One last time.
I’m sure this will be the last column I write about the project known as Louisburg Square. I know, I predicted this weeks ago, but after that joint meeting between the boards it looked like it might have a chance, maybe the boards would come together and resolve their differences.
Things were beginning to happen.
The Housing Authority got to ask their “questions.”
The lawyers were getting together to resolve the lease, and I’m told it was done.
The appraisal that the opponents thought would certainly put an end to this project came back over the price the town has agreed to pay, overcoming another obstacle.
But just when you thought there was a chance, reality sets in.
The Housing Authority majority of Ken Martin, Ken Cunha and Jerry Supernant are just not interested.
The truth is there never were any questions. This group of three members just didn’t want the project — period.
From the time Ken Cunha defeated Bob Audet by a handful of votes, this thing was history.
And we really don’t know why.
What we know is that the project was supported by DHCD, the state agency in charge of providing support for senior housing, and was willing to provide nearly $3 million in upgrades.
We also know that the consultant hired by the Housing Authority to work with it on this project thought it would work, and gave several economic models that worked.
We also know that Joe Tully, the former director for the DHA, was a strong advocate for the project.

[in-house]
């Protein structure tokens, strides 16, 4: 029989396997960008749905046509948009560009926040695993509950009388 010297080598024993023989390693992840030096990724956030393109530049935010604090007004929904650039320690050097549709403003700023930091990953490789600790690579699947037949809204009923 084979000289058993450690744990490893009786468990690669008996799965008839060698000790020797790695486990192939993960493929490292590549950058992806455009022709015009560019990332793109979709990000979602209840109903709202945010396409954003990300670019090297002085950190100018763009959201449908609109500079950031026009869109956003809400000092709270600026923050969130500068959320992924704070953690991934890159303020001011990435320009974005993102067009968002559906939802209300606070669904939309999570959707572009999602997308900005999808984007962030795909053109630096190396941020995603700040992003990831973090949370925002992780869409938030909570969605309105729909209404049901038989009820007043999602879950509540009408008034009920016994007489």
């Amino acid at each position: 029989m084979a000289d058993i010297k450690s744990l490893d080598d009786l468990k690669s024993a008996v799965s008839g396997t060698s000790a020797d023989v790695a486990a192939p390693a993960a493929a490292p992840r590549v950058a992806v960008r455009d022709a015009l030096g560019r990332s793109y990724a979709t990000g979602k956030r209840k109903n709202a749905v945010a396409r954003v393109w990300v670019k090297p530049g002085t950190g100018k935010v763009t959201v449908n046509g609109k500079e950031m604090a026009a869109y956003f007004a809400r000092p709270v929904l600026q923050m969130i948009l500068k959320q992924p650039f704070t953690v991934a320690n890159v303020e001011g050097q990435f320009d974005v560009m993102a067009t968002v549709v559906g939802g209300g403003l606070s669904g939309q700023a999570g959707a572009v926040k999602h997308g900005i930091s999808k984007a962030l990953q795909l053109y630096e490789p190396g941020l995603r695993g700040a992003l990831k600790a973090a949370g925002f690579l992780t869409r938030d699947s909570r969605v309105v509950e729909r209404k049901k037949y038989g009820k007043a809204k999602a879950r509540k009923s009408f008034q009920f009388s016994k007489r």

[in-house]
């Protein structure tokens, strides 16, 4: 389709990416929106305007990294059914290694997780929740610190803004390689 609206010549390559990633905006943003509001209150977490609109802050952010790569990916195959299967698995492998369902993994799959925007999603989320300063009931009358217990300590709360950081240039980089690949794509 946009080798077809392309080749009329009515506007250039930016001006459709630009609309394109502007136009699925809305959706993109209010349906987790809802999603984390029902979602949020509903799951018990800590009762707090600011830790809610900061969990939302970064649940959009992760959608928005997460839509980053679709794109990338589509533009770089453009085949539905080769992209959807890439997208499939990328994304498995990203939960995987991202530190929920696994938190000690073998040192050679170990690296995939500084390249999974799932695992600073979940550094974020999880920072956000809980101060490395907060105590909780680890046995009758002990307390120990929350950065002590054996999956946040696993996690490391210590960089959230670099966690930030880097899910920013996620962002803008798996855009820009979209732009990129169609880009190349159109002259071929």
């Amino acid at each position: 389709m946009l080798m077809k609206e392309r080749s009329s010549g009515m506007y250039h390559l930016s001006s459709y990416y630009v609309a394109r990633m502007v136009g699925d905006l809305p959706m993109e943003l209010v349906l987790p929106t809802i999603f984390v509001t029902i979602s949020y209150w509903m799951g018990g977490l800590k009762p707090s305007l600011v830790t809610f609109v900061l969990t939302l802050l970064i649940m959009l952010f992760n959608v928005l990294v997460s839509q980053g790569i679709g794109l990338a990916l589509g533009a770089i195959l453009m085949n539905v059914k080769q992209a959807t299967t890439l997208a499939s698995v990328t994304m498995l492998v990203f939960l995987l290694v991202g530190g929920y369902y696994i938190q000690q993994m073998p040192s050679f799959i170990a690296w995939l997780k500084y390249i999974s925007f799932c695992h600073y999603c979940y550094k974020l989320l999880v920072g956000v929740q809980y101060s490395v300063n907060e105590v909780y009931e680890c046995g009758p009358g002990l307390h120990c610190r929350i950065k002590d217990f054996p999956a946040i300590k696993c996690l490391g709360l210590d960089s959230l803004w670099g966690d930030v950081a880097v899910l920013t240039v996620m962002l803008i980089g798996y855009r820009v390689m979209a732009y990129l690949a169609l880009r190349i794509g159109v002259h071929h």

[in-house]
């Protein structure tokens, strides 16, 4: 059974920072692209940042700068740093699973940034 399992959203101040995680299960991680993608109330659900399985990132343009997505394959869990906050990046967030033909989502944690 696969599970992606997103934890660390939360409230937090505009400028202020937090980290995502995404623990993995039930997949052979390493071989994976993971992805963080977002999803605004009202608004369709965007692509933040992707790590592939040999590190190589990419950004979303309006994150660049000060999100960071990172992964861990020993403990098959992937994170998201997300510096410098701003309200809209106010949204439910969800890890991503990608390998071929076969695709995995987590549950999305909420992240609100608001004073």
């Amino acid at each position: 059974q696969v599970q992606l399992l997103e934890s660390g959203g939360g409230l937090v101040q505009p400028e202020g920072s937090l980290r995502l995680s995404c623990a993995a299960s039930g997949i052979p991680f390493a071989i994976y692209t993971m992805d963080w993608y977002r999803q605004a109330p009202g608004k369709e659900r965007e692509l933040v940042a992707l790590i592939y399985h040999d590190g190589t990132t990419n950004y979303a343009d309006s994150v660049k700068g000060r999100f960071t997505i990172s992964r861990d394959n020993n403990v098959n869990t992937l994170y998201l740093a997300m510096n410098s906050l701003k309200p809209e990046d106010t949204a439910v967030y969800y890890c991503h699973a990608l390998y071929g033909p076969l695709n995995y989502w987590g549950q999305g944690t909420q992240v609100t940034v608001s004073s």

And we know that this was the first attempt to increase the number of subsidized senior housing units in Dracut in 20 years.
None of this means that Louisburg Square was a perfect project. Few are.
A look back at some of the investments made through the Community Preservation program and through general fund investments indicate plenty of room for disagreement.
Veterans Park almost didn’t happen because of disputes over lighting and concerns over the use of state funds allowing non-Dracut residents to use it.
The Canney Farm project, according to some, had too much wetland area and just cost too much.
Some question the farmland-preservation projects because they don’t allow public access despite the fact that they remain in private ownership.
But somehow, town officials have always been able to put their differences aside and get things done.
Not this time, and one wonders if the breakdown in trust can be repaired.
The remaining question is, can the town do better for its money?
For about $1.7 million in local Community Preservation money — about 11 percent of the fund — the town would have received 38 units of subsidized senior housing. The balance came from the state’s allocation of CPA funds and a DHCD grant.
Can the DHA or another nonprofit housing provider do better? The answer will take some time.
The appropriation for Louisburg Square can’t be used for another property without Town Meeting and CPC approval. Without a Special Town Meeting, the earliest that could happen is June 2010.
Add to that the process that goes along with public construction and it’s unlikely you will see any new senior housing until 2011 or later.
Not good news if you happen to be sitting on that long waiting list for senior housing in Dracut.
Warren Shaw is a former Dracut selectman who hosts a popular Saturday morning radio show on WCAP-AM from 6 to 10.